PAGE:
celebrating children's books loved by adult readers

(ISSN 1078-8697)

Copyright 2006 Wendy E. Betts.
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Vol. 14, No. 3; July 2006

"Giggerty-geggerty, I can't wait!": long-awaited reprints

Journey Between Worlds by Sylvia Louise Engdahl. 1970; Putnam, 2006 (0-399-24532-4) $17.99

First off, let me say this book has a terrific cover. In the publicity for its reissue, Engdahl has emphasized that it's a romance, presumably not wanting people to expect something similar to her serious YA science fiction novels, and the Manga-looking drawing of a girl in stylish space gear, rather dejectedly holding a bouquet of roses, couldn't say "science-fiction chick-lit" any better.

Journey Between Worlds is the story of Melinda, who having graduated high school expects to marry her boyfriend, settle down in her home town, and never budge again. Her plans take a detour when her father gives her a ticket to Mars as a graduation present--and when her boyfriend's obnoxious reaction to the idea convinces her to use it. Melinda doesn't expect much from the primitive, colonial world of Mars; she can't even understand why anyone would live there by choice. Even when she begins to have feelings for Alex, a returning "Martian" she meets aboard ship, she can't imagine giving up life on Earth to be with him... can she?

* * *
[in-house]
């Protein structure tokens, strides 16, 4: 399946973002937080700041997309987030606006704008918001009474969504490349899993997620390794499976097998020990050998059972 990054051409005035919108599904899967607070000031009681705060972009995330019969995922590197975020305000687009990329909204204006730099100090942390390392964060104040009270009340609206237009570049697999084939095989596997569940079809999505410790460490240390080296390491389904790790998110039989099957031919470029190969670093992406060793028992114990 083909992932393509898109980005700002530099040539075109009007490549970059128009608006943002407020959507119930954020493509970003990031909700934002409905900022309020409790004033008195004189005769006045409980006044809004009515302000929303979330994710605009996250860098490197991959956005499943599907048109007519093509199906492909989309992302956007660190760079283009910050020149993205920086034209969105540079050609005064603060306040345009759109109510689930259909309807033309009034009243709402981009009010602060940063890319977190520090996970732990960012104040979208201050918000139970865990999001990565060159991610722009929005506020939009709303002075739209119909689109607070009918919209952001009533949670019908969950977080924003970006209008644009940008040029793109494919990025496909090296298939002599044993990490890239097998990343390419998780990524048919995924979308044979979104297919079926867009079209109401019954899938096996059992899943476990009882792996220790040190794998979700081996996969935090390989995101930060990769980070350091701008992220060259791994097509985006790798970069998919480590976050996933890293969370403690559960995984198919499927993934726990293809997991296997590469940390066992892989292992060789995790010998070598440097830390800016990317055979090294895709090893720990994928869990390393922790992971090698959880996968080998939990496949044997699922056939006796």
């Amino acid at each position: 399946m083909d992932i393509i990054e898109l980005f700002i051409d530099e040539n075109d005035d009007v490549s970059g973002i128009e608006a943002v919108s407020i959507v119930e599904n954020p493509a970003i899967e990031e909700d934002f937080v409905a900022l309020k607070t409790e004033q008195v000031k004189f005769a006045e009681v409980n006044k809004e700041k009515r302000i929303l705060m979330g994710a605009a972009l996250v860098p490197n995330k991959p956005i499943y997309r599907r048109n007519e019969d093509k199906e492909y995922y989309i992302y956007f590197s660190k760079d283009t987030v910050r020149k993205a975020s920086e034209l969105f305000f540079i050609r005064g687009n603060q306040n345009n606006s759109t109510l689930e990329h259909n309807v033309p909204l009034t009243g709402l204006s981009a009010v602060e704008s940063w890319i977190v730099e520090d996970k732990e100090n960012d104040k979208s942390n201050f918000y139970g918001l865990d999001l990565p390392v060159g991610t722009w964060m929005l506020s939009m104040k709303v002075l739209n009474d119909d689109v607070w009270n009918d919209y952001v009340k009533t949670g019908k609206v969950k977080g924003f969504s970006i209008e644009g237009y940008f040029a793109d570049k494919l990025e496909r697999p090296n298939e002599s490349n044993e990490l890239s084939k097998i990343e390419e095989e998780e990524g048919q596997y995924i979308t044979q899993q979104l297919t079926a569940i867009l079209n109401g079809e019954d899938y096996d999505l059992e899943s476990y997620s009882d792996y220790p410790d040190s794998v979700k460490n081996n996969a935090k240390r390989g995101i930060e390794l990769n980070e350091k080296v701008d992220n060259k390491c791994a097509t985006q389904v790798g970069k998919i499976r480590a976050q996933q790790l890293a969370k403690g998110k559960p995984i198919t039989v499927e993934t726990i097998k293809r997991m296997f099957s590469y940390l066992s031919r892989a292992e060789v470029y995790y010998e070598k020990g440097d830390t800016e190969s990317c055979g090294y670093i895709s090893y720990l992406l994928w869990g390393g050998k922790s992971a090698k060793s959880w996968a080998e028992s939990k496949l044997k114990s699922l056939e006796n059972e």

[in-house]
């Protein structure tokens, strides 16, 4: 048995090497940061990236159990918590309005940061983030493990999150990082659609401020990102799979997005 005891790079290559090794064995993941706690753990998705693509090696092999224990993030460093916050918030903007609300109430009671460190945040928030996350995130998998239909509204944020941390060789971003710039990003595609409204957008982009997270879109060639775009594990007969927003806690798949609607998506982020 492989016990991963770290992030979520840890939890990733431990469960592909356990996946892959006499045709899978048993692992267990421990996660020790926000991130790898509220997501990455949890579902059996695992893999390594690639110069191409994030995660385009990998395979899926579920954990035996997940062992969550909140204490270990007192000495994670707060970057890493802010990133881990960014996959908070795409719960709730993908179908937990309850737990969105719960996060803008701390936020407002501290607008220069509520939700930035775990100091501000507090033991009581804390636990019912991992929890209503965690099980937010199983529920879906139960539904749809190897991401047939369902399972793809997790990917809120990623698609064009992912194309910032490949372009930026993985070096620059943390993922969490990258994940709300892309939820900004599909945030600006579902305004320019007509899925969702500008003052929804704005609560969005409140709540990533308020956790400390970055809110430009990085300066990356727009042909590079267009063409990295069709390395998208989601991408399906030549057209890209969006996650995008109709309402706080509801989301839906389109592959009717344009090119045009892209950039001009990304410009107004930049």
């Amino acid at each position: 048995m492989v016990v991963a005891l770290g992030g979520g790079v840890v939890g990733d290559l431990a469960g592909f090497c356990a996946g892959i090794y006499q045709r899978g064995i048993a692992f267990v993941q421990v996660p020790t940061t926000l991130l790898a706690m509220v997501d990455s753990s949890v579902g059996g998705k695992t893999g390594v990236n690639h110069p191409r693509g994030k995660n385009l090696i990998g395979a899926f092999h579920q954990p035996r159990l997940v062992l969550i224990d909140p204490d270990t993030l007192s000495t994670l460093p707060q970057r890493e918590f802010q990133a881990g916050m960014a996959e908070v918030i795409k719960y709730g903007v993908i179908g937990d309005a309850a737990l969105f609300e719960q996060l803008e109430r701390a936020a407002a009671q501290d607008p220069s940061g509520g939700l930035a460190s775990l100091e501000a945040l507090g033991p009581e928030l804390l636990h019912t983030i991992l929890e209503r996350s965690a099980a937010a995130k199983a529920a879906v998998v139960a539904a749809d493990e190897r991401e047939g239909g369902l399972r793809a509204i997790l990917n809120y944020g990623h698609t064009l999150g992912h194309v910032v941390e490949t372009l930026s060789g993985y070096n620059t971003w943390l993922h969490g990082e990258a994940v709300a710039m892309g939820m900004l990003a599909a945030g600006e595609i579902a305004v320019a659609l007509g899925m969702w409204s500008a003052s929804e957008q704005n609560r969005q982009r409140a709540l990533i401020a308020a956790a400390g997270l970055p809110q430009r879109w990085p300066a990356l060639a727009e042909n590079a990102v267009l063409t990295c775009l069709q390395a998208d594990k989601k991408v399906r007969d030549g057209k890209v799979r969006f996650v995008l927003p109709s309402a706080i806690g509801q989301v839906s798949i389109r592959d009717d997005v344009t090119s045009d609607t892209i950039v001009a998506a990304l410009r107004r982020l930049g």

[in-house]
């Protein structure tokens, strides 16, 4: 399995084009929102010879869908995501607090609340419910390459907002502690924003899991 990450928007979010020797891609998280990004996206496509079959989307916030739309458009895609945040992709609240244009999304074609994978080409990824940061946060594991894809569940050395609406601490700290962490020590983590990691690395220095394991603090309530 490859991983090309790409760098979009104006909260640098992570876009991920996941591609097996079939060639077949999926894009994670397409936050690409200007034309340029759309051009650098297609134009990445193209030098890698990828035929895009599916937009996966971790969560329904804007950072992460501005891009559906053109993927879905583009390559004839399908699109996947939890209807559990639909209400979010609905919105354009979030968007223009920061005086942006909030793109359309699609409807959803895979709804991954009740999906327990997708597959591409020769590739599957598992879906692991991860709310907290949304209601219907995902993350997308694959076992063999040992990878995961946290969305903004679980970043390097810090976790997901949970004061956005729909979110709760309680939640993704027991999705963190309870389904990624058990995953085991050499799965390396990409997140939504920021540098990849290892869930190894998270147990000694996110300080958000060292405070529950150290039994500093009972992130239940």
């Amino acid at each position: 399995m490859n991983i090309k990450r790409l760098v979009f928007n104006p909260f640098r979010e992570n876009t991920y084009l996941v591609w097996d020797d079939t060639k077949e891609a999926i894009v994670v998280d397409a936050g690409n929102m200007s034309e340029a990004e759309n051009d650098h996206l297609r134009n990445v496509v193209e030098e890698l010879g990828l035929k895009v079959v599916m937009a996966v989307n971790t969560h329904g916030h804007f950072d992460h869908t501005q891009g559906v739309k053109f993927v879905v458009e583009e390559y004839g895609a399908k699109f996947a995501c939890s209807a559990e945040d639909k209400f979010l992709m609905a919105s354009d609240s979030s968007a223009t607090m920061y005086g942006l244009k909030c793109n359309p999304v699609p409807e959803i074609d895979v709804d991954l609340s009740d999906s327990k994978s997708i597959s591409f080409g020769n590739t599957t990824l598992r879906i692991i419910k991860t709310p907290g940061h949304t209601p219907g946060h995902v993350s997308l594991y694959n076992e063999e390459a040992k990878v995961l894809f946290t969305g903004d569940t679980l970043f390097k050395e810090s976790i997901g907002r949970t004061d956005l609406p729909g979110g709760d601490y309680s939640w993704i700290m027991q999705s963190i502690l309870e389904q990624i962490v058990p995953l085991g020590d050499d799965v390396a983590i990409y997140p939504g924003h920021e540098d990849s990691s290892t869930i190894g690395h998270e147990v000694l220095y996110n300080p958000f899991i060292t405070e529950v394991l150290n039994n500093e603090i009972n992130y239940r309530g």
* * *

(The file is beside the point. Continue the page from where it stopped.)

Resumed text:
Originally published in 1970, this is the last of Engdahl's six YA novels to be recently reprinted, and it remains her slightest work. In an afterward, she mentions making small changes for the 2006 edition, mainly to update views about women, marriage and careers. Nonetheless, the first-person narrative retains a squeaky-clean 1960's feel, like Beany Malone or Up a Road Slowly in space.